On The Radio – UNESCO Natural World Heritage sites threatened by climate change


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Many of the world’s greatest reefs have lost their colorful algae due to rising sea temperatures. (Robert Linsdell/flickr)
Jenna Ladd | January 1, 2017

This week’s segment discusses how climate change is becoming more threatening to natural wonders around the world. 

Transcript: Climate change now threatens one in four Natural World Heritage sites.

This is the Iowa Environmental Focus.

There are a total of 206 Natural World Heritage properties elected by UNESCO or the United Nations Educational, Scientific and Cultural Organization. The organization announced at November’s United Nations climate change summit in Bonn, Germany that sixty-two of these sites are now considered to be at risk due to climate change, up from 35 sites listed in 2014.

A variety of sites are threatened, but coral reefs and wetlands are among the most fragile ecosystems. Rising sea temperatures have killed off colorful algae that used to adorn the Belize Barrier Reef and Australia’s Great Barrier Reef. The Everglades are also threatened by climate change as sea level rise brings salt water into the wetland ecosystem.

Proper management can reduce risk for some threatened natural heritage sites. The report tells of replenished elephant and chimpanzee populations in Ivory Coast’s Comoé national park due to successful management and international support.

For more information, visit iowa-environmental-focus-dot-org.

From the UI Center for Global and Regional Environmental Research, I’m Betsy Stone.

EPA to maintain fuel economy standards


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The fuel economy standards require all new fleets of light trucks and cars to average 54.5 miles per gallon. (Robert Couse-Baker/flickr)
Jenna Ladd | December 1, 2016

Despite objection from automakers, the Obama administration decided on Wednesday to maintain fuel economy requirements for light trucks and cars.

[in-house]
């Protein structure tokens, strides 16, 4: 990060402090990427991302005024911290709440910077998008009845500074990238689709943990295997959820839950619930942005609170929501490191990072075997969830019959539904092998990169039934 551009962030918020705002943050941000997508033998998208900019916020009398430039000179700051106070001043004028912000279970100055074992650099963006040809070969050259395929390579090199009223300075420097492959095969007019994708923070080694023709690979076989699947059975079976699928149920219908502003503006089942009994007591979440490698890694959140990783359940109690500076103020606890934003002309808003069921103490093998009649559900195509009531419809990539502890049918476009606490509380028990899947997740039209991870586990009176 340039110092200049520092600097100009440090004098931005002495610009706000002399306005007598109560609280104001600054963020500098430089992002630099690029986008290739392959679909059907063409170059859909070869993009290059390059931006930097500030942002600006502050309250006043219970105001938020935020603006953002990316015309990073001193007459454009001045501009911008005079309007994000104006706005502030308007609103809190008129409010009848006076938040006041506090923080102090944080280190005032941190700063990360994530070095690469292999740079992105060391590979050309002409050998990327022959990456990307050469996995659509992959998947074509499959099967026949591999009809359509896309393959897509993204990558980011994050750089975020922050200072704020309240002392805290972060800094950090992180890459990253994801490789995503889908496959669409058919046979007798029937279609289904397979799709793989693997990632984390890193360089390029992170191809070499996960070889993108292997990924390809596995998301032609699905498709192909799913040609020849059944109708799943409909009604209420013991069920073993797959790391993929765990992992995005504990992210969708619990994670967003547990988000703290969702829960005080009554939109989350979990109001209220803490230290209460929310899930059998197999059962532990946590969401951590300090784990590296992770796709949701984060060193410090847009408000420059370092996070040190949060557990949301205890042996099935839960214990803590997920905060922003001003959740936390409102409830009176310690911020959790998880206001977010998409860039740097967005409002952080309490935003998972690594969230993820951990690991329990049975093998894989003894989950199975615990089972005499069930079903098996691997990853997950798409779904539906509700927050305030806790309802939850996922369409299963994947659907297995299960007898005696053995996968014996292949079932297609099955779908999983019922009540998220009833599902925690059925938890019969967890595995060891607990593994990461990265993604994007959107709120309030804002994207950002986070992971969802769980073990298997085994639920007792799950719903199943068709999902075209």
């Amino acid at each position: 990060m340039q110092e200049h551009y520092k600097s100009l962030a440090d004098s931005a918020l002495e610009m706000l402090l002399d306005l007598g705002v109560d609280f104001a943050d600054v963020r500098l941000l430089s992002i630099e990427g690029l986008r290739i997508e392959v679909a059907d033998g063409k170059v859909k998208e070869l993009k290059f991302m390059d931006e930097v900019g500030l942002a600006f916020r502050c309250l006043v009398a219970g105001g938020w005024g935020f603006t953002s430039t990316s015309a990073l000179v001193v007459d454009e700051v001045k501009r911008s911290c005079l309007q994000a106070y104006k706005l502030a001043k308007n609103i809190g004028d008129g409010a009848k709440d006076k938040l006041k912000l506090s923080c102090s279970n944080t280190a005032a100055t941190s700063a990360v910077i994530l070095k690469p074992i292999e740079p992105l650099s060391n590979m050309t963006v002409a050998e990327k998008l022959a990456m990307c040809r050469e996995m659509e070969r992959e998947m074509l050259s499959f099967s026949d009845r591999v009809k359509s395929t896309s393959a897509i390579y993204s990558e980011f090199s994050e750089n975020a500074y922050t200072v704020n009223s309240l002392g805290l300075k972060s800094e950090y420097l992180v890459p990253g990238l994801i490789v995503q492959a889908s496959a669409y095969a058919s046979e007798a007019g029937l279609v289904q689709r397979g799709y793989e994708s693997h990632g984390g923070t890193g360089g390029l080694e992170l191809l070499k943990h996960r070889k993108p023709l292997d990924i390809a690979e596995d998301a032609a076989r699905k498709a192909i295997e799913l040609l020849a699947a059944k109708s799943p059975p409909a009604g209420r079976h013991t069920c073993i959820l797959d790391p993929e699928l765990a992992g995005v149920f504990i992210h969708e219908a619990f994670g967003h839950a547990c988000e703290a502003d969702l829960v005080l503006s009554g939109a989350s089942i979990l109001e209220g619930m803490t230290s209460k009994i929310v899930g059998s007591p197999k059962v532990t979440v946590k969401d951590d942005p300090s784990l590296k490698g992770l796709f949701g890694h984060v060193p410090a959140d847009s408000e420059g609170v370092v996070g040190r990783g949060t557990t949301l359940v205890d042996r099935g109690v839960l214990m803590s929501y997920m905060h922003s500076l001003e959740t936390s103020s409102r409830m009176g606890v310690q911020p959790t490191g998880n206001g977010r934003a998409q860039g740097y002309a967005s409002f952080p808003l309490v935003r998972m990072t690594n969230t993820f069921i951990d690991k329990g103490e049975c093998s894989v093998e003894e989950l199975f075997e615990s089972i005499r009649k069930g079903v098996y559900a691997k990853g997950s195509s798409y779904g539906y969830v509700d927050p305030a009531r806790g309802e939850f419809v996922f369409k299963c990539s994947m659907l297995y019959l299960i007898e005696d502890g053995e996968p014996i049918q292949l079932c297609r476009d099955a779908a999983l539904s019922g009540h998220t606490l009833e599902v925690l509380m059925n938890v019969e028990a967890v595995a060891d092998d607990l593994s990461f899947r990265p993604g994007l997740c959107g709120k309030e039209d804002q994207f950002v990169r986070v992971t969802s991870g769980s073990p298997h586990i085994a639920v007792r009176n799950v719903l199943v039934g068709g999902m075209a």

Following a technical analysis by the U.S. Environmental Protection Agency (EPA), it was concluded that vehicle manufacturers are able to continue meeting emissions standards and fuel economy requirements for model years 2022-2025. The standards require that new fleets of light trucks and cars average 54.5 miles per gallon, with a reduction to 50.8 miles per gallon should buying habits change. In a statement Wednesday, the EPA said that the requirements help to save drivers billions of dollars at the pump, double new-car gas mileage and drastically reduce carbon emissions. EPA Administrator Gina McCarthy said,

“Although EPA’s technical analysis indicates that the standards could be strengthened for model years 2022-2025, proposing to leave the current standards in place provides greater certainty to the auto industry for product planning and engineering. This will enable long-term planning in the auto industry, while also benefiting consumers and the environment.”

Dan Becker is the director of the Safe Climate campaign environmental group. He said, “Numerous studies demonstrate that automakers have ample, affordable technology to achieve the program’s cost-effective goals.” Becker also said that the EPA plans to make the decision final before president-elect Trump is inaugurated in January.

The EPA is accepting public comment on the decision through December 30th, 2016. Comments can be submitted at www.regulations.gov to Docket EPA-HQ-OAR-2015-0827.

College students to help Iowa businesses reduce environmental impact


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The Iowa Department of Natural Resources pollution prevention intern program matches upper-level college students with companies to research ways to eliminate or reduce waste – strategies that are expected to increase efficiencies, reduce costs and help conserve resources.

Follow this link to learn more about the DNR’s Pollution Prevention Services.

On the Radio: Nutrient Management Research


Photo courtesy of Adrianne Behning Photography; Flickr

This week’s On the Radio segment covers research happening at the University of Iowa that looks into contaminant behaviors throughout watersheds. Listen to the audio below, or continue reading for the transcript.

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BP Oil Spill in Lake Michigan


Photo by Gloson; Flickr

Workers at the Whiting refinery reported an oil sheen on the water this past Monday.

Mike Beslow, the EPA’s emergency response coordinator, said there appeared to be no negative effects on Lake Michigan, the source of drinking water for 7 million people in Chicago and the suburbs.

To learn more, head over to the Chicago Tribune.

On the Radio: The USDA’s attention to new seeds


Photo by United Soybean Board; Flickr

This week’s On the Radio segment covers the USDA’s exploration into stronger, herbicide-resistant seeds. Listen to the audio below, or continue reading for the transcript.

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